One of the least glamorous parts of being smart with your finances is to build your emergency fund. We’ve talked before about the importance of having an emergency fund so I am not going to go over that again. But getting your emergency fund up to the amount you need it to be does take time. Below are five ways to help you build your emergency fund quickly.
Calculate the Amount Needed For Your Emergency Fund
Before I get into the ways to build up your emergency fund, we need to first make sure you know how much your emergency fund should be. In general, it should be 6-9 months worth of your living expenses. Add up how much you spend in a given month and multiply that by 9 to get the top end of your emergency fund.
For example, let’s say my monthly expenses are $4,000. If I multiply that by 9, I get $36,000. That is how much I should have in my emergency fund. It is a lot of money and that is why I am providing the tips below to help you to build your emergency fund up. Let’s get started.
5 Ways to Build Your Emergency Fund
- Tax Refund.
Most of us get a tax refund. Many times it is in the thousands of dollars. If you take this money and just put it into your emergency fund, it will give your savings a boost. Now, before you get upset that you can’t do anything fun with this money, I have a solution for you. Take 5% of your refund and do whatever you want with it and put the rest in your emergency fund. Doing this should satisfy your need to spend some of it. For more see 9 Ways to Spend Your Tax Refund Wisely.
If you get a bonus at work, use it to build your emergency fund. You shouldn’t be counting on your bonus to cover your living expenses, your salary should be doing that. The bonus you get is purely an extra paycheck you get that you have no plans for. So put it in your savings. (And if you have to, take 5% of this as well to blow on whatever you want.)
If you receive a healthy sized bonus and tax refund, you could easily boost your emergency fund by a couple of months with just these two options!
Cash Back From Credit Cards.
This can get dicey as you have to make sure you don’t just spend for the heck of it. But using a cash back credit card is a great way to build your emergency fund. My wife and I do a variation on this. We have our emergency fund built, so we use our credit card cash back to invest. It’s the same idea. Here is how we do it.
We put certain charges on our cash back credit card and when the bill comes, we review how much cash back we have available. Every few months, we apply our cash back reward to our outstanding balance. We then pay the credit card bill and at the same time, make a transfer for the reward amount to our investment account.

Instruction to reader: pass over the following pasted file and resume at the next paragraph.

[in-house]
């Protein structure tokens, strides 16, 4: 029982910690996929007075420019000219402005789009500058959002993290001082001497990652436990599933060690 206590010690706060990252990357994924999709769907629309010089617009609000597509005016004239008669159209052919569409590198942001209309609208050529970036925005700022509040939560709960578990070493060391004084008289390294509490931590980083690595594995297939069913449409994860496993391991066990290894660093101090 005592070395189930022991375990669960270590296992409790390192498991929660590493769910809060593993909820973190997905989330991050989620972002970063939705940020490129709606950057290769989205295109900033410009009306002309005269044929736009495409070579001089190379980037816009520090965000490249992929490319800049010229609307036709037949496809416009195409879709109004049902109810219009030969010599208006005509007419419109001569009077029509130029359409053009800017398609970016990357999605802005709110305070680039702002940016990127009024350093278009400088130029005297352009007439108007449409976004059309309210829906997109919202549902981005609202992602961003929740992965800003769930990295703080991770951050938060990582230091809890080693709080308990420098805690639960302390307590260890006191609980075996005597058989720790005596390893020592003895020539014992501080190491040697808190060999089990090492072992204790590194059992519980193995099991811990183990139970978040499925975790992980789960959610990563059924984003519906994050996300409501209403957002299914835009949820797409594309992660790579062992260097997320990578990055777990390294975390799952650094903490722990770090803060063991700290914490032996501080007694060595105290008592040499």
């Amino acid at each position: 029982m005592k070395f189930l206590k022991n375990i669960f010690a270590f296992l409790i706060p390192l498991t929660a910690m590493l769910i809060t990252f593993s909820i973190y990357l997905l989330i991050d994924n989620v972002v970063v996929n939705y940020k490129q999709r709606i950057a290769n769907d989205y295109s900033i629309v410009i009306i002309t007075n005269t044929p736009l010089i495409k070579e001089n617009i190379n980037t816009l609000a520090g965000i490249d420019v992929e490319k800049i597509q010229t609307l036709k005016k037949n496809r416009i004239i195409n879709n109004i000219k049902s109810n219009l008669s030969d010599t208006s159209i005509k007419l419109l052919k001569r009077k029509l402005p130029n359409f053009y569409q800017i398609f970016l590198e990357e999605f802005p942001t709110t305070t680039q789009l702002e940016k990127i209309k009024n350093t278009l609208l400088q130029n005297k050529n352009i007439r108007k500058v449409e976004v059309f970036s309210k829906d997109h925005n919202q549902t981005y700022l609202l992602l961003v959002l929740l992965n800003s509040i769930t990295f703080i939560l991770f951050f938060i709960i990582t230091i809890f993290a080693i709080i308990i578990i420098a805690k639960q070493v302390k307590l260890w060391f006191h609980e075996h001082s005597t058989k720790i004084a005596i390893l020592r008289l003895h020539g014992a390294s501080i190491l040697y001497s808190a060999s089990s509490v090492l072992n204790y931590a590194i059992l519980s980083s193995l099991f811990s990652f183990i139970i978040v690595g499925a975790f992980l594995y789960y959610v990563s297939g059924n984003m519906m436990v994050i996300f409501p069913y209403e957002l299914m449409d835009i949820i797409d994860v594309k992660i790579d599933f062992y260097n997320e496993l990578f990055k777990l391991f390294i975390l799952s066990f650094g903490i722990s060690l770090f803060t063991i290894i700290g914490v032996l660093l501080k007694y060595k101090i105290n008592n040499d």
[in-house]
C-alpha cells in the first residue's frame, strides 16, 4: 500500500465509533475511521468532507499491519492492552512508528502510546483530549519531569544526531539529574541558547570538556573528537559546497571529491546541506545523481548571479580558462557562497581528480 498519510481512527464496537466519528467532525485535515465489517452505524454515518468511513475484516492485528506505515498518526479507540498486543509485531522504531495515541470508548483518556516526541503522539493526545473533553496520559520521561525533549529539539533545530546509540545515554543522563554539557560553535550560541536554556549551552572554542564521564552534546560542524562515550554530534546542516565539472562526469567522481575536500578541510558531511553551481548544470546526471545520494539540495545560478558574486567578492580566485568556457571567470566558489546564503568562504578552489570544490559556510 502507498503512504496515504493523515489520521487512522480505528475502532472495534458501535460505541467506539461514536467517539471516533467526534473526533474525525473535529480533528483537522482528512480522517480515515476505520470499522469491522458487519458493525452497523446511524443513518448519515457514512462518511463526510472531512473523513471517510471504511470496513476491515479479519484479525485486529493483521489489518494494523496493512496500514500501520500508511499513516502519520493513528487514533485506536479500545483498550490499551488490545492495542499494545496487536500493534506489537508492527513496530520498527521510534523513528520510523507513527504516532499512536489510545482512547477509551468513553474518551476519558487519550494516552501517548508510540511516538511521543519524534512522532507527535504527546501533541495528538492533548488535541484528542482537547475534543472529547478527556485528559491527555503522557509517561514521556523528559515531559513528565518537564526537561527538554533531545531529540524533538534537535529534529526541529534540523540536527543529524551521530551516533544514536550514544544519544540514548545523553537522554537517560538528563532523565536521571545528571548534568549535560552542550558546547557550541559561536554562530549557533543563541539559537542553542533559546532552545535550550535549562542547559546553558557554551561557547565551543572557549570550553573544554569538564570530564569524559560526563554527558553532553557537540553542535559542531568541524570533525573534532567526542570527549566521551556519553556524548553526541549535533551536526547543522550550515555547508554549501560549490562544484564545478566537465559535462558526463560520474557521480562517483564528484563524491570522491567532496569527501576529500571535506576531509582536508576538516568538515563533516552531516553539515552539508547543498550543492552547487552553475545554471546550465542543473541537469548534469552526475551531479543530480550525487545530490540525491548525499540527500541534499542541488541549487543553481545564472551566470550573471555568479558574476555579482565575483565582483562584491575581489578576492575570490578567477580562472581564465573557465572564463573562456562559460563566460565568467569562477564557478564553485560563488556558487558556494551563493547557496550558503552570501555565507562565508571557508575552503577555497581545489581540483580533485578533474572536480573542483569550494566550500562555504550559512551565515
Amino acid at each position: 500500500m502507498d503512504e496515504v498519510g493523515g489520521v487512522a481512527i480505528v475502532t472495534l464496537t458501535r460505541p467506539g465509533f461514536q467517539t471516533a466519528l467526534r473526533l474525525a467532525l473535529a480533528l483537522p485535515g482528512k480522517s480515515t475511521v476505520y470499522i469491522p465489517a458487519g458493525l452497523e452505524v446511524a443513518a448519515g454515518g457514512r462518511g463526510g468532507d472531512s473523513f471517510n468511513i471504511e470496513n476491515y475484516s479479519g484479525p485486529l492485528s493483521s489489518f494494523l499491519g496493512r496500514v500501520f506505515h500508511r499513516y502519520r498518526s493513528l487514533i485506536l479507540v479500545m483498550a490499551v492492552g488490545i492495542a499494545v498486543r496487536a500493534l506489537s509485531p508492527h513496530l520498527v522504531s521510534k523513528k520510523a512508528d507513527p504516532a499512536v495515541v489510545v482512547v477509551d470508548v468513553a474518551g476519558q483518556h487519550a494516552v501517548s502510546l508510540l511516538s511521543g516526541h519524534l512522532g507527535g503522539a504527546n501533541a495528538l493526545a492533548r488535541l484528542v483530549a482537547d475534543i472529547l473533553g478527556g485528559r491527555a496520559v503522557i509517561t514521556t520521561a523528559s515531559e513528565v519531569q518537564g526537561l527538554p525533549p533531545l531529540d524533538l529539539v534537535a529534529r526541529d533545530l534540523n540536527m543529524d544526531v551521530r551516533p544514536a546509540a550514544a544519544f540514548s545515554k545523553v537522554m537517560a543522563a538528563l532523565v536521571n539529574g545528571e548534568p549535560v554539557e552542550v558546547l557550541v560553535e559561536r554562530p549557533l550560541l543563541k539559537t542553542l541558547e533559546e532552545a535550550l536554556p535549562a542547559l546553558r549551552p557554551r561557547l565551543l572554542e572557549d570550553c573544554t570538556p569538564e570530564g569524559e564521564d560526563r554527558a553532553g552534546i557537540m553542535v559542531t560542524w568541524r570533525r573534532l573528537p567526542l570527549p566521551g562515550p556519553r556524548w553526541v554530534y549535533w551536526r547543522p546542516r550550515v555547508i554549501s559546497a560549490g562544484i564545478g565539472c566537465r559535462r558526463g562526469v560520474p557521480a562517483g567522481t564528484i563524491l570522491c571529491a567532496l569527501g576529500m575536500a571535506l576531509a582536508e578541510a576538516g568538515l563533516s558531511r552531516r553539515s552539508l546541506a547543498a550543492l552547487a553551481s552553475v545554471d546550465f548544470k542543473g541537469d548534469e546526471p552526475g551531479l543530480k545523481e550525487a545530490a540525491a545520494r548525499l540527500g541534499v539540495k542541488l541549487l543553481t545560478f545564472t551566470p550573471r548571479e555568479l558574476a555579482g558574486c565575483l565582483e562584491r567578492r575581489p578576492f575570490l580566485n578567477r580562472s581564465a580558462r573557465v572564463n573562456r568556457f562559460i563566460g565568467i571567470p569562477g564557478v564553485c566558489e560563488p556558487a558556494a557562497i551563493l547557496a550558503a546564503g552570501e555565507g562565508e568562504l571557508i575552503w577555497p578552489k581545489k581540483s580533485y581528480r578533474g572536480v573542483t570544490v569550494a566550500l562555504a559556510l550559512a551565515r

For example, let’s say we have a credit card bill for $2,000 and we have $250 in cash back rewards. We apply the $250 in rewards to the bill, making it $1,750 that we owe. We pay the $1,750 to the credit card company. We then take $250 from our checking account and transfer it to our investment account.
For you, the process is the same, only you will transfer the $250 to your emergency fund.
- Pay Off Debt.
This one has nothing to do with income. But since you have to base your emergency fund off of your monthly expenses, paying off debt is a boost. If we go back to our earlier example of $4,000 monthly spending, let’s say $250 of that is from credit card payments and $400 is from a car payment. That is $650. If you pay off that debt, your monthly spending drops to only $3,350. Multiply that by 9 months and you now need just over $30,000 in your emergency fund.
By paying off the debt, you lower your monthly expenses which lowers the amount you need in your emergency fund.
- Cut Other Expenses.
The same idea about paying off your debt applies here. Look at some easy ways you can trim your monthly expenses. Maybe you can get a cheaper cell phone plan. Maybe you can cut some cable channels out. Eat in more? Grocery shop smarter? Shop around for insurance?
The options are almost unlimited. You just have to sit down and take some time to run through your expenses and see which ones you can cut and how much you can save. Remember, you don’t have to completely eliminate some spending you just have to see if you can reduce some areas where you do spend now. But eliminating some expenses doesn’t hurt either.
Once you do this, you can recalculate your monthly spending, multiply this updated number by 9 and see how much less you have to save to fully fund your emergency fund.
At the end of the day, there are little things you can do to build your emergency fund. If you take a few minutes and think about it, you will certainly be able to figure out some options that will work for you.
I realize that the last two points aren’t adding to your emergency fund total, but by lowering the amount you do need, you are in essence increasing the amount you have already saved.
Remember, it isn’t exciting to have a fully funded emergency fund. You look at that money and think about the new TV or killer vacation you can take. But when an unexpected expense comes up – like a broken water heater, dead AC unit or a job loss – you will be very thankful you have that money sitting there to help cover the bills.